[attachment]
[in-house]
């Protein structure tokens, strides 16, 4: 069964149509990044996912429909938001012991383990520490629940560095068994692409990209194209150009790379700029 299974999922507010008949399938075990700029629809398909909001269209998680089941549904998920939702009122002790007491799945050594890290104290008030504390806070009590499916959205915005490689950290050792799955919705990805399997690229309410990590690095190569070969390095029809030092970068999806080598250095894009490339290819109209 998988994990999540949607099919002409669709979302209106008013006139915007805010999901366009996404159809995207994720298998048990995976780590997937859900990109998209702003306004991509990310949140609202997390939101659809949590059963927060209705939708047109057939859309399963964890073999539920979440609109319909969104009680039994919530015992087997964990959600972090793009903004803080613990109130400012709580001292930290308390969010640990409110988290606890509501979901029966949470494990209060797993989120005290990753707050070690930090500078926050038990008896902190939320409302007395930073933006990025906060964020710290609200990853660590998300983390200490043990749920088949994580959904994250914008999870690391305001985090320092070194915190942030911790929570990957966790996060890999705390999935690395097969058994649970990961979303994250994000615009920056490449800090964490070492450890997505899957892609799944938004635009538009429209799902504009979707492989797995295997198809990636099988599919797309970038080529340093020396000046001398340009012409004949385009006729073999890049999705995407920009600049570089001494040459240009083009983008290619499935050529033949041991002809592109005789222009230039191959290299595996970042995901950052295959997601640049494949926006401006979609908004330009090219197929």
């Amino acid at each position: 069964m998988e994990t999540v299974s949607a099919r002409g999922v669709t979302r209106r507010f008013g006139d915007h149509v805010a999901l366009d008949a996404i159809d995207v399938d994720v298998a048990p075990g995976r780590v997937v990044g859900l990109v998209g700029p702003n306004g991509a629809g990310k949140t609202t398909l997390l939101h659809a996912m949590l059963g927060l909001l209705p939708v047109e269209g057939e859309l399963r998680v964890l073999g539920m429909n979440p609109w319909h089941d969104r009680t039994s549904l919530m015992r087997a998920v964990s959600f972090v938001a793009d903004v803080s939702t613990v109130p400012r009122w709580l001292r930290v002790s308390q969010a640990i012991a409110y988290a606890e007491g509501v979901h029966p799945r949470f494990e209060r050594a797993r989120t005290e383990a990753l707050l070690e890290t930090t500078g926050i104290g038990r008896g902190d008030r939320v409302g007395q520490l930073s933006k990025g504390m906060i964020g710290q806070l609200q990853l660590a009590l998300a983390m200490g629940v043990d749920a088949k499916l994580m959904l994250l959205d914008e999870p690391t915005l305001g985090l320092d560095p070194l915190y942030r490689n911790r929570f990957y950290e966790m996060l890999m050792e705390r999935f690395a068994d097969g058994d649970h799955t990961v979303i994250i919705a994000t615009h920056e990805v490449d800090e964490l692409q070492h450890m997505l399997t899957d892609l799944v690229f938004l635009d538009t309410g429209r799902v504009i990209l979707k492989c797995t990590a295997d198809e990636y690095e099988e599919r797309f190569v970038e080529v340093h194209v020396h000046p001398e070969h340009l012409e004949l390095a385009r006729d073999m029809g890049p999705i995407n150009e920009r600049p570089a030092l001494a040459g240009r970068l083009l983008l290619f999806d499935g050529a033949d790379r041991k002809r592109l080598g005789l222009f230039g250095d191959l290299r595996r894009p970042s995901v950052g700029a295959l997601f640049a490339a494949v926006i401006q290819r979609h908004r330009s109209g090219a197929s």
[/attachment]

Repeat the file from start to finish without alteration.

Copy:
[in-house]
């Protein structure tokens, strides 16, 4: 069964149509990044996912429909938001012991383990520490629940560095068994692409990209194209150009790379700029 299974999922507010008949399938075990700029629809398909909001269209998680089941549904998920939702009122002790007491799945050594890290104290008030504390806070009590499916959205915005490689950290050792799955919705990805399997690229309410990590690095190569070969390095029809030092970068999806080598250095894009490339290819109209 998988994990999540949607099919002409669709979302209106008013006139915007805010999901366009996404159809995207994720298998048990995976780590997937859900990109998209702003306004991509990310949140609202997390939101659809949590059963927060209705939708047109057939859309399963964890073999539920979440609109319909969104009680039994919530015992087997964990959600972090793009903004803080613990109130400012709580001292930290308390969010640990409110988290606890509501979901029966949470494990209060797993989120005290990753707050070690930090500078926050038990008896902190939320409302007395930073933006990025906060964020710290609200990853660590998300983390200490043990749920088949994580959904994250914008999870690391305001985090320092070194915190942030911790929570990957966790996060890999705390999935690395097969058994649970990961979303994250994000615009920056490449800090964490070492450890997505899957892609799944938004635009538009429209799902504009979707492989797995295997198809990636099988599919797309970038080529340093020396000046001398340009012409004949385009006729073999890049999705995407920009600049570089001494040459240009083009983008290619499935050529033949041991002809592109005789222009230039191959290299595996970042995901950052295959997601640049494949926006401006979609908004330009090219197929």
């Amino acid at each position: 069964m998988e994990t999540v299974s949607a099919r002409g999922v669709t979302r209106r507010f008013g006139d915007h149509v805010a999901l366009d008949a996404i159809d995207v399938d994720v298998a048990p075990g995976r780590v997937v990044g859900l990109v998209g700029p702003n306004g991509a629809g990310k949140t609202t398909l997390l939101h659809a996912m949590l059963g927060l909001l209705p939708v047109e269209g057939e859309l399963r998680v964890l073999g539920m429909n979440p609109w319909h089941d969104r009680t039994s549904l919530m015992r087997a998920v964990s959600f972090v938001a793009d903004v803080s939702t613990v109130p400012r009122w709580l001292r930290v002790s308390q969010a640990i012991a409110y988290a606890e007491g509501v979901h029966p799945r949470f494990e209060r050594a797993r989120t005290e383990a990753l707050l070690e890290t930090t500078g926050i104290g038990r008896g902190d008030r939320v409302g007395q520490l930073s933006k990025g504390m906060i964020g710290q806070l609200q990853l660590a009590l998300a983390m200490g629940v043990d749920a088949k499916l994580m959904l994250l959205d914008e999870p690391t915005l305001g985090l320092d560095p070194l915190y942030r490689n911790r929570f990957y950290e966790m996060l890999m050792e705390r999935f690395a068994d097969g058994d649970h799955t990961v979303i994250i919705a994000t615009h920056e990805v490449d800090e964490l692409q070492h450890m997505l399997t899957d892609l799944v690229f938004l635009d538009t309410g429209r799902v504009i990209l979707k492989c797995t990590a295997d198809e990636y690095e099988e599919r797309f190569v970038e080529v340093h194209v020396h000046p001398e070969h340009l012409e004949l390095a385009r006729d073999m029809g890049p999705i995407n150009e920009r600049p570089a030092l001494a040459g240009r970068l083009l983008l290619f999806d499935g050529a033949d790379r041991k002809r592109l080598g005789l222009f230039g250095d191959l290299r595996r894009p970042s995901v950052g700029a295959l997601f640049a490339a494949v926006i401006q290819r979609h908004r330009s109209g090219a197929s």